Humble is located on the Texas and New Orleans Railroad and U.S. Highway 59 eighteen miles northeast of Houston in northern Harris County, where the Big Thicket meets the coastal plain. The community serves as a retail and shipping center for an agricultural and lumbering section of the Cypress Creek valley at the center of the Humble oilfield, once the largest in Texas. Humble was a crossroads community in 1870, named for its founder, Pleasant S. Humble, a San Jacinto River ferry operator who arrived before the Civil War. Humble ran a commissary, cut railroad ties from local timber, and served as justice of the peace. Settlement in the area stopped during the Civil War but resumed after Reconstruction. In 1876 the town was a flag station on a railroad known as "the Rabbit" because passengers shot rabbits when the train stopped on the way from Houston to Shreveport. Residents pursued lumbering and agriculture, and by 1880 the population numbered ten Whites and fifty Blacks; the Blacks ran the lumbermill. Mill owner Charles Bender purchased the townsite, established a commissary where workers traded tokens for merchandise, and took over management in 1886. A post office opened that year, a school by 1887, and two hotels, two general stores, a sawmill, and a church by 1896. A local school established in 1890 had fifty pupils. In 1894 the railroad was taken over by the Houston, East and West Texas Railway.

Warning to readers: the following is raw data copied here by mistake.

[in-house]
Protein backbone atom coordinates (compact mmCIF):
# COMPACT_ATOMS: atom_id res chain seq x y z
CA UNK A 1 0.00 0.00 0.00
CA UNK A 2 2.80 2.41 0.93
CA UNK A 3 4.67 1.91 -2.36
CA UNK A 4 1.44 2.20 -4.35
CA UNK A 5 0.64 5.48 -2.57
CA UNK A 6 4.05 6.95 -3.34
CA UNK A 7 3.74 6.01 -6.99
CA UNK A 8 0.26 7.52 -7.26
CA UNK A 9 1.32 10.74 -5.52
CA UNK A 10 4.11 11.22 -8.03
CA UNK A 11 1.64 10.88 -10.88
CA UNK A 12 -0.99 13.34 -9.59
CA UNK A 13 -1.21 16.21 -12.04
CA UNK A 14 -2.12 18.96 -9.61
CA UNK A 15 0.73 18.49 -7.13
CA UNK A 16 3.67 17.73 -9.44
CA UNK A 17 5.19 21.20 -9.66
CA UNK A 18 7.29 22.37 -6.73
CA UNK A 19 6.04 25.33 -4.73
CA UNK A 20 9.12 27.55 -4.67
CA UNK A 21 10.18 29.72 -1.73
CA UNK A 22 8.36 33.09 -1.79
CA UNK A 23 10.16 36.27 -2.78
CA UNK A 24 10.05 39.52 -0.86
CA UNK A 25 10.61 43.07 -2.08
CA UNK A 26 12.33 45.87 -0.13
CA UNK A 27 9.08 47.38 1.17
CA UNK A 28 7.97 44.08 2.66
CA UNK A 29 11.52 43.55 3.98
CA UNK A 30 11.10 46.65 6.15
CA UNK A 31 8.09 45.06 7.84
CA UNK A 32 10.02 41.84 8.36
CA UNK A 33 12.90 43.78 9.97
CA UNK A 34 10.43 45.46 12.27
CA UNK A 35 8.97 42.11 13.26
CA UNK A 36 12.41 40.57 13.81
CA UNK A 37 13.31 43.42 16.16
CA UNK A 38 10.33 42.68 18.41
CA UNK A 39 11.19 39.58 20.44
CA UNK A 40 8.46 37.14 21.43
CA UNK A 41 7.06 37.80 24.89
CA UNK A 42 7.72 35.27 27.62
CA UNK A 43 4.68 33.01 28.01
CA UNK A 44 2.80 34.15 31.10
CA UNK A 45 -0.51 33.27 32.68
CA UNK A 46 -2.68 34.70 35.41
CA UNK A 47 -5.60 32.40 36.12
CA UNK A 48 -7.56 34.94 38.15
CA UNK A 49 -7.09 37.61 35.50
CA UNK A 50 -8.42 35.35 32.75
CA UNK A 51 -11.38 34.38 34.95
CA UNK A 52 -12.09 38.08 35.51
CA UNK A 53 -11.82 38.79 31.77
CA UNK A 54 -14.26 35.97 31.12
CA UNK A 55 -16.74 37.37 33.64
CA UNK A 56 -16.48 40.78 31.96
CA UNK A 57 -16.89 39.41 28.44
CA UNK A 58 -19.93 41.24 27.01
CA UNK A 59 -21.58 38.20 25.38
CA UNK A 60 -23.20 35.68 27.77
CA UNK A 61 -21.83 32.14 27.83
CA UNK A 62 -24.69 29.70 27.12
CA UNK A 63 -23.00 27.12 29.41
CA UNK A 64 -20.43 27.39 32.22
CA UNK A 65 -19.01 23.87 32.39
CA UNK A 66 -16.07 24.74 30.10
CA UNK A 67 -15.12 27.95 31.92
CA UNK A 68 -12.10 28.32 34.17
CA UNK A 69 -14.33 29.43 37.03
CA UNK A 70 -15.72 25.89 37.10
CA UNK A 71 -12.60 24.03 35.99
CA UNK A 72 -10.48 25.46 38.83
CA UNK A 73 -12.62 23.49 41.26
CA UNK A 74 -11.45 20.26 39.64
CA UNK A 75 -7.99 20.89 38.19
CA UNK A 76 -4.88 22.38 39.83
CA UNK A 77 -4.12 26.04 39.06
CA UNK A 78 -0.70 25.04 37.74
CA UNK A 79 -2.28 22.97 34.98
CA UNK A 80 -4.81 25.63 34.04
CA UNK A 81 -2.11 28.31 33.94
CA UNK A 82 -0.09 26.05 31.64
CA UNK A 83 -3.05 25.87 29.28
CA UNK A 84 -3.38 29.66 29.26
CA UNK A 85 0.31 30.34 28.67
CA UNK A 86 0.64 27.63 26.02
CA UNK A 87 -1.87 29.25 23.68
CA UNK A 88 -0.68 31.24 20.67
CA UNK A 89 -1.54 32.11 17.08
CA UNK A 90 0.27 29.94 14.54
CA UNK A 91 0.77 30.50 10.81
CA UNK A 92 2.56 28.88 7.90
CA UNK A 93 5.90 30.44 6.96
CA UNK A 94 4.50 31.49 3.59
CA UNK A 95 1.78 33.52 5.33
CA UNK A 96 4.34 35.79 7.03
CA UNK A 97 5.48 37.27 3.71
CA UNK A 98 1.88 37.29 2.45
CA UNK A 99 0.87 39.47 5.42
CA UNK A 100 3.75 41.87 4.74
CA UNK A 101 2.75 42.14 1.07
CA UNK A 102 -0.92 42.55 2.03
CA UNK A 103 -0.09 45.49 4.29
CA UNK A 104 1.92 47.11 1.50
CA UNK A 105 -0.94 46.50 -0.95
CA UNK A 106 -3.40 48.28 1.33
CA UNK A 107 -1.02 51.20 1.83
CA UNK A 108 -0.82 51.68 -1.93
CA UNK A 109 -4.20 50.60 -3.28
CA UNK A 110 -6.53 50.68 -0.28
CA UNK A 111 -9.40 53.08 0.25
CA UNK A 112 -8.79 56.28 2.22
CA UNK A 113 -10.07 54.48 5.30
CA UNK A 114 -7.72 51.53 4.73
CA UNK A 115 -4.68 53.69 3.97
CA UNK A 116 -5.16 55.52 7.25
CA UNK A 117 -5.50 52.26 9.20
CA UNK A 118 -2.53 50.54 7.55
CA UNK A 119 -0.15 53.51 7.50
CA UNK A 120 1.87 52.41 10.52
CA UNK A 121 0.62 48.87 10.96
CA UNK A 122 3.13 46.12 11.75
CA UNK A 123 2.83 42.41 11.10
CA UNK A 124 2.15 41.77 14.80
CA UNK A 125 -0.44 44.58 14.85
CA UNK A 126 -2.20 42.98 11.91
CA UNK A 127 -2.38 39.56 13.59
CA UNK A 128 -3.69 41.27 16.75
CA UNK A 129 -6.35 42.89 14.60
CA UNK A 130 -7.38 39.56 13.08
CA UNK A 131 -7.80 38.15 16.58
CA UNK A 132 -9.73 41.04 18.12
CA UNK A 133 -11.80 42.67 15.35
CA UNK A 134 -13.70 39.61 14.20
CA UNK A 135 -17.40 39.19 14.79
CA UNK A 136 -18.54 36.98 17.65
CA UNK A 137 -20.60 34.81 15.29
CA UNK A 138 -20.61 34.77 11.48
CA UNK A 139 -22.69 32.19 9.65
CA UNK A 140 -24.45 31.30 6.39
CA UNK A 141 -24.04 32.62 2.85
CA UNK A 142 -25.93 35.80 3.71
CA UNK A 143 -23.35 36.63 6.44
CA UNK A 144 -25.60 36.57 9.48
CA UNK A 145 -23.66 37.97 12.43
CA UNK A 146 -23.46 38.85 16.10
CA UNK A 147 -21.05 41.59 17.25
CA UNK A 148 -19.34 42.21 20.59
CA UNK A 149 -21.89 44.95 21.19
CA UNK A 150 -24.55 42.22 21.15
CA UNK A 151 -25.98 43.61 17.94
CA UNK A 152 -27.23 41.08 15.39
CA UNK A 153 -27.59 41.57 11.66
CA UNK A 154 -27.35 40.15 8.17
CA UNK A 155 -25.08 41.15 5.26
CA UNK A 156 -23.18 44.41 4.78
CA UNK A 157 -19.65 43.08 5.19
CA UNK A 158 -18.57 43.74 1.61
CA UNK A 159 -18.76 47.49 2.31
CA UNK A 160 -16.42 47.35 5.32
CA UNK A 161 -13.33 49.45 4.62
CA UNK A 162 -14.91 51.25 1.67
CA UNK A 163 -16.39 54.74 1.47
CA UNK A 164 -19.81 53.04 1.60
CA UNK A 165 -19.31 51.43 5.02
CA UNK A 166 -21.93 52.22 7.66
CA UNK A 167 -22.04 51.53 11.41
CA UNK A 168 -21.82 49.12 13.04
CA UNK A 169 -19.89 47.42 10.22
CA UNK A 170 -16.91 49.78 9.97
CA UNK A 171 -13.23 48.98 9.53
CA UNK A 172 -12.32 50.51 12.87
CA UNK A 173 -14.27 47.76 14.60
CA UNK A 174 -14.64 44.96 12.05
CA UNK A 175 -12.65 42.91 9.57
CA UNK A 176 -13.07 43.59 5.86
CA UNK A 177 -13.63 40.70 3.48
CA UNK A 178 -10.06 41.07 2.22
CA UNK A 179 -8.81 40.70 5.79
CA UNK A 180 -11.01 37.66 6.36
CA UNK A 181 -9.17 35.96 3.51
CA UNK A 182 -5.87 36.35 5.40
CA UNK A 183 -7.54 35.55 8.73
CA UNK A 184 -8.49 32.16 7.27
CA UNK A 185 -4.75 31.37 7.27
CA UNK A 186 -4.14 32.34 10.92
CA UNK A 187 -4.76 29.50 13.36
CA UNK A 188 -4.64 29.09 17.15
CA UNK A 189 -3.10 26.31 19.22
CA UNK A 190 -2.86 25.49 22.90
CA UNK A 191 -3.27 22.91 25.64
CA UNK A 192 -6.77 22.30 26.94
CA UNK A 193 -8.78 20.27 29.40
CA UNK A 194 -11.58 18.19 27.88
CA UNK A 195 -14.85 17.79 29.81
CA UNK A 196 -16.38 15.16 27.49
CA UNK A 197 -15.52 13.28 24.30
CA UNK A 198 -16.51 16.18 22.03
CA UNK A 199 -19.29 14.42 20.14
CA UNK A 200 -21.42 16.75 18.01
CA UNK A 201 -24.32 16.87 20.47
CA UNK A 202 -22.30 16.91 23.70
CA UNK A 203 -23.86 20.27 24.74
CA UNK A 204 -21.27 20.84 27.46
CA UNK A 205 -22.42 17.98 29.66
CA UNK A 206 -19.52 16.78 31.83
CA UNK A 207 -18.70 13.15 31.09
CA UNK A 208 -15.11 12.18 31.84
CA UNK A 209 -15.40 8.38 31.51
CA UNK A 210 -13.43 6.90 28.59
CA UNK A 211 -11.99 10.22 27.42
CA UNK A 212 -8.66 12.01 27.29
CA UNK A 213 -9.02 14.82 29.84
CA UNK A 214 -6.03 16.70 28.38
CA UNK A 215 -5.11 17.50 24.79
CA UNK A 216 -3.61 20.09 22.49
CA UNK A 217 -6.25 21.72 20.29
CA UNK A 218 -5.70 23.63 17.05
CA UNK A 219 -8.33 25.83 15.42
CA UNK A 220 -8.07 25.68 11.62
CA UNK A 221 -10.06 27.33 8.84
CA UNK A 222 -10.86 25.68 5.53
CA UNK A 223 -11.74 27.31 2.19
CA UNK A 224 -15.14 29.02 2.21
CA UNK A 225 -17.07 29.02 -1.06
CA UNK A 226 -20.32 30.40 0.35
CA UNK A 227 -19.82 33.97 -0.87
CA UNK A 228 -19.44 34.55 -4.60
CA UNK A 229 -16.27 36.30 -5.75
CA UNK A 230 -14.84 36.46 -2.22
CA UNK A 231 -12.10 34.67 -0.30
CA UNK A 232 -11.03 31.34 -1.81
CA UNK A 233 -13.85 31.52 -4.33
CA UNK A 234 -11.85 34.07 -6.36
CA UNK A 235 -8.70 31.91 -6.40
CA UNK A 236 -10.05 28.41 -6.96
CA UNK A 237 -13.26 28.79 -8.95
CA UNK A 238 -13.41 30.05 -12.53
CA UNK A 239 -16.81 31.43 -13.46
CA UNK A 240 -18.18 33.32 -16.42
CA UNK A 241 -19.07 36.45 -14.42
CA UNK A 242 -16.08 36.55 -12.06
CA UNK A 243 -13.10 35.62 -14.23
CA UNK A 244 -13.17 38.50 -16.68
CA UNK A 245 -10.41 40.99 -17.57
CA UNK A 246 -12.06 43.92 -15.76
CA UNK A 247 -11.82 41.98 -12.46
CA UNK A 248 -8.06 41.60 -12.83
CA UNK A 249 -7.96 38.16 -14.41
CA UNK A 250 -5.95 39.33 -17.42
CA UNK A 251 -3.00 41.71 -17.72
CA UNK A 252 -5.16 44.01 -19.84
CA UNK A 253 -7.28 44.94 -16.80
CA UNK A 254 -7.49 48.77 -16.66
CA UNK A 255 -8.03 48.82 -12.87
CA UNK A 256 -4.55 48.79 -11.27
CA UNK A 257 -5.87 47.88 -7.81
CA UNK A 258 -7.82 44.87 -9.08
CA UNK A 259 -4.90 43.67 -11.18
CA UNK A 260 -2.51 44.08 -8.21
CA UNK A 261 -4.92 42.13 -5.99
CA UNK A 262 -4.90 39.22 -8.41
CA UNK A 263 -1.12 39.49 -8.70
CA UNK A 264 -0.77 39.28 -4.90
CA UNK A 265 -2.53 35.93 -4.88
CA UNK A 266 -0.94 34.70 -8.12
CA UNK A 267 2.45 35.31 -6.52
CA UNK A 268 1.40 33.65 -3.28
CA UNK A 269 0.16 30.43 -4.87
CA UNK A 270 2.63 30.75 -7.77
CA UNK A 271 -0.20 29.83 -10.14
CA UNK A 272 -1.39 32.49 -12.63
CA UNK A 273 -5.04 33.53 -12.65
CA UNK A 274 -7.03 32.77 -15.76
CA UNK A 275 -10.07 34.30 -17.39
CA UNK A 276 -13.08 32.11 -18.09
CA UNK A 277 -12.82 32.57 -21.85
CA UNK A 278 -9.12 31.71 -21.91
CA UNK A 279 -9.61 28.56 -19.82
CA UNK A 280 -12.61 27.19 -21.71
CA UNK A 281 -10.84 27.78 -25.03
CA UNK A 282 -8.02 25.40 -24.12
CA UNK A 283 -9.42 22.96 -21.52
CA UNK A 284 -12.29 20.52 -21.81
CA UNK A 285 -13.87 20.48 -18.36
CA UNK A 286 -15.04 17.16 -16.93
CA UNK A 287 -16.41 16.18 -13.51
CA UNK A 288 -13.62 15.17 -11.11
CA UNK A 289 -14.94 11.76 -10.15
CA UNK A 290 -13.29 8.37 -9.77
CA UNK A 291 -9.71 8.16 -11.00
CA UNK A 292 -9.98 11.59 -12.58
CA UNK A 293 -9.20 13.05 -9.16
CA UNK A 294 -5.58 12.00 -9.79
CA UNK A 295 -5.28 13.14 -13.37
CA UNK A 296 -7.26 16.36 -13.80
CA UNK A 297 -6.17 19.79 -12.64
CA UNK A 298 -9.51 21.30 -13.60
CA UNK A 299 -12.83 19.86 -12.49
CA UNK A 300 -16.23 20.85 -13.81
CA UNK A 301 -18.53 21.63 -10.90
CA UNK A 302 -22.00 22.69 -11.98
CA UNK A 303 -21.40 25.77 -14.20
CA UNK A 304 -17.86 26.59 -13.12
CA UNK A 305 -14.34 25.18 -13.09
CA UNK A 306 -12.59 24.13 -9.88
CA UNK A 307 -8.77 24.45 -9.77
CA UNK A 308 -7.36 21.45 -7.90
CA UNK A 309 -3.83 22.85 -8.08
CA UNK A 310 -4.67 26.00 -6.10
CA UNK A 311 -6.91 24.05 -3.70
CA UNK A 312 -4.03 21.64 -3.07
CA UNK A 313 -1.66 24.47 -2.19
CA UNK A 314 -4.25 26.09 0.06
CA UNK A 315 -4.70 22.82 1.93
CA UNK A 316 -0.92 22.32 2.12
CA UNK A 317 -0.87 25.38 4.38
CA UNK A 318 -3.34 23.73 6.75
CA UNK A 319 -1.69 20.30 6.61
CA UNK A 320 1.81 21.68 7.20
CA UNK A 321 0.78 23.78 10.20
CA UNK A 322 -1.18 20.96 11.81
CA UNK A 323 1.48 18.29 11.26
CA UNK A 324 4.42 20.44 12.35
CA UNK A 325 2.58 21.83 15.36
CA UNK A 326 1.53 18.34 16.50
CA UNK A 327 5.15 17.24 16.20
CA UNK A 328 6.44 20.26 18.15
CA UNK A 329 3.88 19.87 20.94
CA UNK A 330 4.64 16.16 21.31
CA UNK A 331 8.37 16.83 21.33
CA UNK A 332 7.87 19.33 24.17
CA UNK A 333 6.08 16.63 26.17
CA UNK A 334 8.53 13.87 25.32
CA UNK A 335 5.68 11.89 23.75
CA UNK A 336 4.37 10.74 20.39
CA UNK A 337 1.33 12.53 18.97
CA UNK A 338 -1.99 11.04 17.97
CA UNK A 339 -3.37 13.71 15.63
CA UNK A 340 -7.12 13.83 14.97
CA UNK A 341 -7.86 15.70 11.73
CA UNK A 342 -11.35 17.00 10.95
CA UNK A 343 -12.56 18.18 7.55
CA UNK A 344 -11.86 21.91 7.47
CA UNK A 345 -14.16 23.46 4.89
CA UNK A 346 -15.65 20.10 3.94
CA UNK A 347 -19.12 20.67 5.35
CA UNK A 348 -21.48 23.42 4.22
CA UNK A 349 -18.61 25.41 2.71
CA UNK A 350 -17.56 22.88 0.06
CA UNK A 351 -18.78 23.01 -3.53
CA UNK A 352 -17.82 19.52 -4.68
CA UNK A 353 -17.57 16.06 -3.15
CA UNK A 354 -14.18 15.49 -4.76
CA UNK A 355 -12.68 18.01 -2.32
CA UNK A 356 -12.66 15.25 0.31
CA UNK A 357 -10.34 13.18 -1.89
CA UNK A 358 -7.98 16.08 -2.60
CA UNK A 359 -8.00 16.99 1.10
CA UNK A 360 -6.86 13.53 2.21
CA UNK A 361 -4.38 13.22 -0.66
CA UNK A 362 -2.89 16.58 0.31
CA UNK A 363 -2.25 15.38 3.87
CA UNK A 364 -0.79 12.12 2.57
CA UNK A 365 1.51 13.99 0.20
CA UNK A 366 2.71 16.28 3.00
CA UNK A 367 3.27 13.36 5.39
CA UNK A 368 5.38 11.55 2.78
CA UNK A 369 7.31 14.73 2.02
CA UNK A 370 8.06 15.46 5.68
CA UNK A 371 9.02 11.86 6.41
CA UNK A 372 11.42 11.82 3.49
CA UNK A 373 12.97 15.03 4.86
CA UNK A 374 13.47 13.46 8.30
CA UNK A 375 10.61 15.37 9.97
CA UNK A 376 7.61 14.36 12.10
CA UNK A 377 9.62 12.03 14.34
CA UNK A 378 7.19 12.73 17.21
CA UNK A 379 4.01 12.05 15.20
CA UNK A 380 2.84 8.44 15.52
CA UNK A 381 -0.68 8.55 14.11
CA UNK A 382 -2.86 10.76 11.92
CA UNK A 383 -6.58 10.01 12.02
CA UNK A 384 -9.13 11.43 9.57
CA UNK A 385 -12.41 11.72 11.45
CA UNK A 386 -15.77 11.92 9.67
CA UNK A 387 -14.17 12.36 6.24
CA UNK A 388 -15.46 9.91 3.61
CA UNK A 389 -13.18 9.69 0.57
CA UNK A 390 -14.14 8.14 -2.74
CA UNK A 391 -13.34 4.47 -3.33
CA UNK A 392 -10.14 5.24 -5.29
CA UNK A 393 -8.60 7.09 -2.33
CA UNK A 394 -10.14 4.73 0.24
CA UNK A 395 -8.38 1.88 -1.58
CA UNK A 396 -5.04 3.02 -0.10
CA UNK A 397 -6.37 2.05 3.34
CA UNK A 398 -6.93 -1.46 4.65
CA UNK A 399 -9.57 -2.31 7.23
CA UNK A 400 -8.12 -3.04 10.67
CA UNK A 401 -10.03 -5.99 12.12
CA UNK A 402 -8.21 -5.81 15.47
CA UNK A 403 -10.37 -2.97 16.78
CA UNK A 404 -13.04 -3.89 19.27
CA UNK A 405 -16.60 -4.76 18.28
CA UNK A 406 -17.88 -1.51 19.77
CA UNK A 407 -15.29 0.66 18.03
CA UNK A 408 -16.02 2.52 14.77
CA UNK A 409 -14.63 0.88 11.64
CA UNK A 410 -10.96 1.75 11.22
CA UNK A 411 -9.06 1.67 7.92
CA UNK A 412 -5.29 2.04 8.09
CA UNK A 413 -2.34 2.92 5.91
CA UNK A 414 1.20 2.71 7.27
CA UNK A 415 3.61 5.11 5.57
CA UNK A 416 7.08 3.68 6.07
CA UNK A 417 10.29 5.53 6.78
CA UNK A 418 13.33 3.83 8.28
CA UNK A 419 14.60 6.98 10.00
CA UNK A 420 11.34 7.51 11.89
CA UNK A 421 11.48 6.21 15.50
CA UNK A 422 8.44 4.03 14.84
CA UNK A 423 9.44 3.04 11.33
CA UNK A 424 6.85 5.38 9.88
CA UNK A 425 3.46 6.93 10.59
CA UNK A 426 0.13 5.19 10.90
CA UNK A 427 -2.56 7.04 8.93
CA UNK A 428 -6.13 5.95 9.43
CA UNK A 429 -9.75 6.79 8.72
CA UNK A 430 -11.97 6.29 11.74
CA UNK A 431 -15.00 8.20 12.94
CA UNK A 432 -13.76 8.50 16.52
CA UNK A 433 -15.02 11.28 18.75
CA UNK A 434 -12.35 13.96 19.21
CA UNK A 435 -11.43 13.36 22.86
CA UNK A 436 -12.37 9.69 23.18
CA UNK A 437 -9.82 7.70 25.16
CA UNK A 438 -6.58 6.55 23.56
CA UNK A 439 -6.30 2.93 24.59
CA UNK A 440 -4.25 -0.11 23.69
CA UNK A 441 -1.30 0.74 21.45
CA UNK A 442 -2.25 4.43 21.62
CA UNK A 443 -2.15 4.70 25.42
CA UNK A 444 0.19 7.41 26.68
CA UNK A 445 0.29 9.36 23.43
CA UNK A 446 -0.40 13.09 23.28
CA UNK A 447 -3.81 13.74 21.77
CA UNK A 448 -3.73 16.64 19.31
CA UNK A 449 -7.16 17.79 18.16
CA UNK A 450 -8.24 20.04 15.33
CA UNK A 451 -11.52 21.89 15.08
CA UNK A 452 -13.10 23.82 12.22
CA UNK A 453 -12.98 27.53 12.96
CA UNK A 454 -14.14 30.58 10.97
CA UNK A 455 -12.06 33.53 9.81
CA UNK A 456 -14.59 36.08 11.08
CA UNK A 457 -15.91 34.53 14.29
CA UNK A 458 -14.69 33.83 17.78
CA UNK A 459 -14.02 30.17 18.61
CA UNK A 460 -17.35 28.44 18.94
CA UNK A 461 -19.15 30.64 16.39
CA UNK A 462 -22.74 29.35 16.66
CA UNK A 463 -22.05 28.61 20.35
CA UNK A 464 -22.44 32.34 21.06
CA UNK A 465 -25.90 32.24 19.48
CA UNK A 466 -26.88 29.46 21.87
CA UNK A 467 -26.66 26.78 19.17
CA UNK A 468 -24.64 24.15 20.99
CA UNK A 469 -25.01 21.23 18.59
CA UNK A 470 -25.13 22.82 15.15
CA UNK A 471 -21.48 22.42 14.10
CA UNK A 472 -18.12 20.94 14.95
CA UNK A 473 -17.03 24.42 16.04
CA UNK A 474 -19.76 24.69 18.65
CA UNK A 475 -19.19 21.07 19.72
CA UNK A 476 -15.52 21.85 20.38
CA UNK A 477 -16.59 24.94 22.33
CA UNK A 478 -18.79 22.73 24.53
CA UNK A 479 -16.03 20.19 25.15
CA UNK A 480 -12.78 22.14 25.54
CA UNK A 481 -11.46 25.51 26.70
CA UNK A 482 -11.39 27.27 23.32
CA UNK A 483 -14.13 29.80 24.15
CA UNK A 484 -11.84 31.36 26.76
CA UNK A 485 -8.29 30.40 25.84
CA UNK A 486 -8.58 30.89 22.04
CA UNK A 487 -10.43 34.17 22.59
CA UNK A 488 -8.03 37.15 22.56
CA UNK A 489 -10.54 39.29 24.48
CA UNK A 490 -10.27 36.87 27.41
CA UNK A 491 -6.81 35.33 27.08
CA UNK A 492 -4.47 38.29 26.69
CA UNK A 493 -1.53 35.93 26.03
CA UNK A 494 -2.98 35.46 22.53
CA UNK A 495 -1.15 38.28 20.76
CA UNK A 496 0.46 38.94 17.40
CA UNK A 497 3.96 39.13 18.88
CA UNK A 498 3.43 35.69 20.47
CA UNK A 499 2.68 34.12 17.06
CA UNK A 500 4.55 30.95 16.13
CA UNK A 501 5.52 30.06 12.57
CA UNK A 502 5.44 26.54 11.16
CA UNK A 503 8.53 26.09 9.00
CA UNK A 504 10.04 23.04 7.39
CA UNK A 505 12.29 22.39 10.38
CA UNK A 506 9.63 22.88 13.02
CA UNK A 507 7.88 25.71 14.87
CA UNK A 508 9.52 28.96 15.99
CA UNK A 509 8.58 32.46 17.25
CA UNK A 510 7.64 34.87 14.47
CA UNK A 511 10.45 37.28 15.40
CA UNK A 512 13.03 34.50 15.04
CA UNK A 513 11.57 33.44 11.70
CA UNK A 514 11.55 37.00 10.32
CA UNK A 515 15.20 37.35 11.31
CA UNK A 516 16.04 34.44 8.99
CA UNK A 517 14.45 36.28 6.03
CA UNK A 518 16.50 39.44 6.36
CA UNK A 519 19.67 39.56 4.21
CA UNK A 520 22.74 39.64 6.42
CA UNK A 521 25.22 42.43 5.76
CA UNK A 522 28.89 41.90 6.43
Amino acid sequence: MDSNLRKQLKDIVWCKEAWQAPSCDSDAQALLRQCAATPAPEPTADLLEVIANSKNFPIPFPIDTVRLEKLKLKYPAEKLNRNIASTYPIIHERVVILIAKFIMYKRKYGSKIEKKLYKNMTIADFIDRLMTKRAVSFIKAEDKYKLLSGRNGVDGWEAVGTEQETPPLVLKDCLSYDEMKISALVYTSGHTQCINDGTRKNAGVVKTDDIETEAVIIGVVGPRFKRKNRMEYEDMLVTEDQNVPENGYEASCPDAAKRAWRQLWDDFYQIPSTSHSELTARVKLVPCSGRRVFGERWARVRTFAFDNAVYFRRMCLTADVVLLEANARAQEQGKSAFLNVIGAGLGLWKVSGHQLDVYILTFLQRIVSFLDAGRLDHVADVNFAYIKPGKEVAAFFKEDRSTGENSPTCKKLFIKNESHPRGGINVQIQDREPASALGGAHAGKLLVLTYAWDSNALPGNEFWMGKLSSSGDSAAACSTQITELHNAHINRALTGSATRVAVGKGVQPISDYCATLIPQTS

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Humble by the Numbers
This is some placeholder text that we should either remove or replace with a brief summary about this particular metric. For example, "We update population counts once per year..."
|15,856||2019||Texas Demographic Center|
|15,133||2010||Texas Demographic Center|
|14,579||2000||Texas Demographic Center|
|12,060||1990||Texas Demographic Center|
|6,729||1980||Texas Demographic Center|
|3,278||1970||Texas Demographic Center|
|1,711||1960||Texas Demographic Center|
|1,388||1950||Texas Demographic Center|
|1,371||1940||Texas Demographic Center|